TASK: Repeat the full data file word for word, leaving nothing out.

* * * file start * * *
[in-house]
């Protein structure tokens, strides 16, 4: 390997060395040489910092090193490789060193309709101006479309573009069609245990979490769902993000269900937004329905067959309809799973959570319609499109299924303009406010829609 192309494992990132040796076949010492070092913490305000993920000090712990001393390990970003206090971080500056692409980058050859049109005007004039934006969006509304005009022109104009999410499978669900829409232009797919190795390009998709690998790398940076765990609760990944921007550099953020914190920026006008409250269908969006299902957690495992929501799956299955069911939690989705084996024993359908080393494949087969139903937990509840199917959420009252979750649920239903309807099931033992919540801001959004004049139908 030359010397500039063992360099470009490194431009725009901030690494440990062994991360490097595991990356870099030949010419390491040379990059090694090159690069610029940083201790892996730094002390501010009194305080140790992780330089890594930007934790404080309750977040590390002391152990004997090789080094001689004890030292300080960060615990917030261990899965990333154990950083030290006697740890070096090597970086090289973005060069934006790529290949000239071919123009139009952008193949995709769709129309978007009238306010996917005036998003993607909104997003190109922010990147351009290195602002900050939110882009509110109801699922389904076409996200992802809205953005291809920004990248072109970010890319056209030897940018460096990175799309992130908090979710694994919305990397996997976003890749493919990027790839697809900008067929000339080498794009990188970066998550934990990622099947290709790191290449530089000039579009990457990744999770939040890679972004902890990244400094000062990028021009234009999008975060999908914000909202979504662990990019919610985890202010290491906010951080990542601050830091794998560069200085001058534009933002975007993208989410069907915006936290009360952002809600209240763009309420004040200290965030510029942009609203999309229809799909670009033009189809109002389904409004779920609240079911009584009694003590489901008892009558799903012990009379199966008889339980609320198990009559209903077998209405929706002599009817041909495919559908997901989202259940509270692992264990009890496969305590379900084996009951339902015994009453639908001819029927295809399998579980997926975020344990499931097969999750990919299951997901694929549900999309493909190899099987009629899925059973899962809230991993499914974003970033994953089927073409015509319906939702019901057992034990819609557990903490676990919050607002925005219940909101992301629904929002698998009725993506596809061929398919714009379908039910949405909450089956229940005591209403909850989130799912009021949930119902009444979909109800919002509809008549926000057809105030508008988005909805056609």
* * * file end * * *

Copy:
[in-house]
């Protein structure tokens, strides 16, 4: 390997060395040489910092090193490789060193309709101006479309573009069609245990979490769902993000269900937004329905067959309809799973959570319609499109299924303009406010829609 192309494992990132040796076949010492070092913490305000993920000090712990001393390990970003206090971080500056692409980058050859049109005007004039934006969006509304005009022109104009999410499978669900829409232009797919190795390009998709690998790398940076765990609760990944921007550099953020914190920026006008409250269908969006299902957690495992929501799956299955069911939690989705084996024993359908080393494949087969139903937990509840199917959420009252979750649920239903309807099931033992919540801001959004004049139908 030359010397500039063992360099470009490194431009725009901030690494440990062994991360490097595991990356870099030949010419390491040379990059090694090159690069610029940083201790892996730094002390501010009194305080140790992780330089890594930007934790404080309750977040590390002391152990004997090789080094001689004890030292300080960060615990917030261990899965990333154990950083030290006697740890070096090597970086090289973005060069934006790529290949000239071919123009139009952008193949995709769709129309978007009238306010996917005036998003993607909104997003190109922010990147351009290195602002900050939110882009509110109801699922389904076409996200992802809205953005291809920004990248072109970010890319056209030897940018460096990175799309992130908090979710694994919305990397996997976003890749493919990027790839697809900008067929000339080498794009990188970066998550934990990622099947290709790191290449530089000039579009990457990744999770939040890679972004902890990244400094000062990028021009234009999008975060999908914000909202979504662990990019919610985890202010290491906010951080990542601050830091794998560069200085001058534009933002975007993208989410069907915006936290009360952002809600209240763009309420004040200290965030510029942009609203999309229809799909670009033009189809109002389904409004779920609240079911009584009694003590489901008892009558799903012990009379199966008889339980609320198990009559209903077998209405929706002599009817041909495919559908997901989202259940509270692992264990009890496969305590379900084996009951339902015994009453639908001819029927295809399998579980997926975020344990499931097969999750990919299951997901694929549900999309493909190899099987009629899925059973899962809230991993499914974003970033994953089927073409015509319906939702019901057992034990819609557990903490676990919050607002925005219940909101992301629904929002698998009725993506596809061929398919714009379908039910949405909450089956229940005591209403909850989130799912009021949930119902009444979909109800919002509809008549926000057809105030508008988005909805056609």